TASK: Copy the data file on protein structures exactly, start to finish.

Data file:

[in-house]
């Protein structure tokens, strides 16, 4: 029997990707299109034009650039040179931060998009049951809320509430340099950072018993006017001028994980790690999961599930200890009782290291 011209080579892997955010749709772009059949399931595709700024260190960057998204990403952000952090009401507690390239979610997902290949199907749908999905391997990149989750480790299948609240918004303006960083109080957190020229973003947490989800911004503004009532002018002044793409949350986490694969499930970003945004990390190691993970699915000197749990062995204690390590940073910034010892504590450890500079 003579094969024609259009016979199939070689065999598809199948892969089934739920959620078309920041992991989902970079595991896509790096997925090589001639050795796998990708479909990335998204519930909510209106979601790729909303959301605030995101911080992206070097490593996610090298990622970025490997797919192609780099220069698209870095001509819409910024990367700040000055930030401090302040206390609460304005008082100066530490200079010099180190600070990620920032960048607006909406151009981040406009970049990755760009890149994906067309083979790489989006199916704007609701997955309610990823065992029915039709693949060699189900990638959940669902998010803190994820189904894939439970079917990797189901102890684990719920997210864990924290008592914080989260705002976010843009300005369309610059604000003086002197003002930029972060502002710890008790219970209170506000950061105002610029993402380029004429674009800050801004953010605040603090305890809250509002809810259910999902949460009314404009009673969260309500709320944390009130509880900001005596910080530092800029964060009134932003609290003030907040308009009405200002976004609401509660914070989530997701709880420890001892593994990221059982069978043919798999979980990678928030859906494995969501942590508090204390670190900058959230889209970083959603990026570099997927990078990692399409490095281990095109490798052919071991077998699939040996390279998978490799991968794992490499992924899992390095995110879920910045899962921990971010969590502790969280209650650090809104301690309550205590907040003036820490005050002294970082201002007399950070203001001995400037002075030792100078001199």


[in-house]
């Protein structure tokens, strides 16, 4: 029997990707299109034009650039040179931060998009049951809320509430340099950072018993006017001028994980790690999961599930200890009782290291 011209080579892997955010749709772009059949399931595709700024260190960057998204990403952000952090009401507690390239979610997902290949199907749908999905391997990149989750480790299948609240918004303006960083109080957190020229973003947490989800911004503004009532002018002044793409949350986490694969499930970003945004990390190691993970699915000197749990062995204690390590940073910034010892504590450890500079 003579094969024609259009016979199939070689065999598809199948892969089934739920959620078309920041992991989902970079595991896509790096997925090589001639050795796998990708479909990335998204519930909510209106979601790729909303959301605030995101911080992206070097490593996610090298990622970025490997797919192609780099220069698209870095001509819409910024990367700040000055930030401090302040206390609460304005008082100066530490200079010099180190600070990620920032960048607006909406151009981040406009970049990755760009890149994906067309083979790489989006199916704007609701997955309610990823065992029915039709693949060699189900990638959940669902998010803190994820189904894939439970079917990797189901102890684990719920997210864990924290008592914080989260705002976010843009300005369309610059604000003086002197003002930029972060502002710890008790219970209170506000950061105002610029993402380029004429674009800050801004953010605040603090305890809250509002809810259910999902949460009314404009009673969260309500709320944390009130509880900001005596910080530092800029964060009134932003609290003030907040308009009405200002976004609401509660914070989530997701709880420890001892593994990221059982069978043919798999979980990678928030859906494995969501942590508090204390670190900058959230889209970083959603990026570099997927990078990692399409490095281990095109490798052919071991077998699939040996390279998978490799991968794992490499992924899992390095995110879920910045899962921990971010969590502790969280209650650090809104301690309550205590907040003036820490005050002294970082201002007399950070203001001995400037002075030792100078001199």